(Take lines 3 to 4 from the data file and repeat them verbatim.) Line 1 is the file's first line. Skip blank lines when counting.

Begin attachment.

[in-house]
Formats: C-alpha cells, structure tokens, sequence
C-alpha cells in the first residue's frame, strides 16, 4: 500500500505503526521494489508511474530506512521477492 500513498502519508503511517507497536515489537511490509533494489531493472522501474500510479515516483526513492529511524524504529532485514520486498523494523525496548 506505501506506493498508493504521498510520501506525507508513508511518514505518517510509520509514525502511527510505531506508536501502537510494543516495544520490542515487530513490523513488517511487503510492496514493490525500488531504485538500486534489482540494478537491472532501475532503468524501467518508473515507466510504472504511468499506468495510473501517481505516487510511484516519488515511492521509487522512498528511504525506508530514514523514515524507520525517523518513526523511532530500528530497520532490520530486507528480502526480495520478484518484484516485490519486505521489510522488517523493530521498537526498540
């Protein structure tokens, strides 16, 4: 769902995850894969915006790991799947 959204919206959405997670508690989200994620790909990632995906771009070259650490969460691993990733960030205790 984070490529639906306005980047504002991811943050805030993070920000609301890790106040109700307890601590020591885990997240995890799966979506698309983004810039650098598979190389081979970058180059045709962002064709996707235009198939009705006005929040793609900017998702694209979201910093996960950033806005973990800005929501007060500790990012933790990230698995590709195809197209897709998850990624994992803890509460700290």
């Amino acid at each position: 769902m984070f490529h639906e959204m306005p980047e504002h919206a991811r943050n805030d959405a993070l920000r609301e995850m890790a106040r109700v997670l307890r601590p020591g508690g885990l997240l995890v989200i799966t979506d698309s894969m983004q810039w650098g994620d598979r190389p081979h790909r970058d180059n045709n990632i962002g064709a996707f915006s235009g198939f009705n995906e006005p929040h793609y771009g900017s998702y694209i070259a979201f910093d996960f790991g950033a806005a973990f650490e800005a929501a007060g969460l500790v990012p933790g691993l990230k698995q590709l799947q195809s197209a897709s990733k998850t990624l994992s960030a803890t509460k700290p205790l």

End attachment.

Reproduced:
C-alpha cells in the first residue's frame, strides 16, 4: 500500500505503526521494489508511474530506512521477492 500513498502519508503511517507497536515489537511490509533494489531493472522501474500510479515516483526513492529511524524504529532485514520486498523494523525496548 506505501506506493498508493504521498510520501506525507508513508511518514505518517510509520509514525502511527510505531506508536501502537510494543516495544520490542515487530513490523513488517511487503510492496514493490525500488531504485538500486534489482540494478537491472532501475532503468524501467518508473515507466510504472504511468499506468495510473501517481505516487510511484516519488515511492521509487522512498528511504525506508530514514523514515524507520525517523518513526523511532530500528530497520532490520530486507528480502526480495520478484518484484516485490519486505521489510522488517523493530521498537526498540
């Protein structure tokens, strides 16, 4: 769902995850894969915006790991799947 959204919206959405997670508690989200994620790909990632995906771009070259650490969460691993990733960030205790 984070490529639906306005980047504002991811943050805030993070920000609301890790106040109700307890601590020591885990997240995890799966979506698309983004810039650098598979190389081979970058180059045709962002064709996707235009198939009705006005929040793609900017998702694209979201910093996960950033806005973990800005929501007060500790990012933790990230698995590709195809197209897709998850990624994992803890509460700290």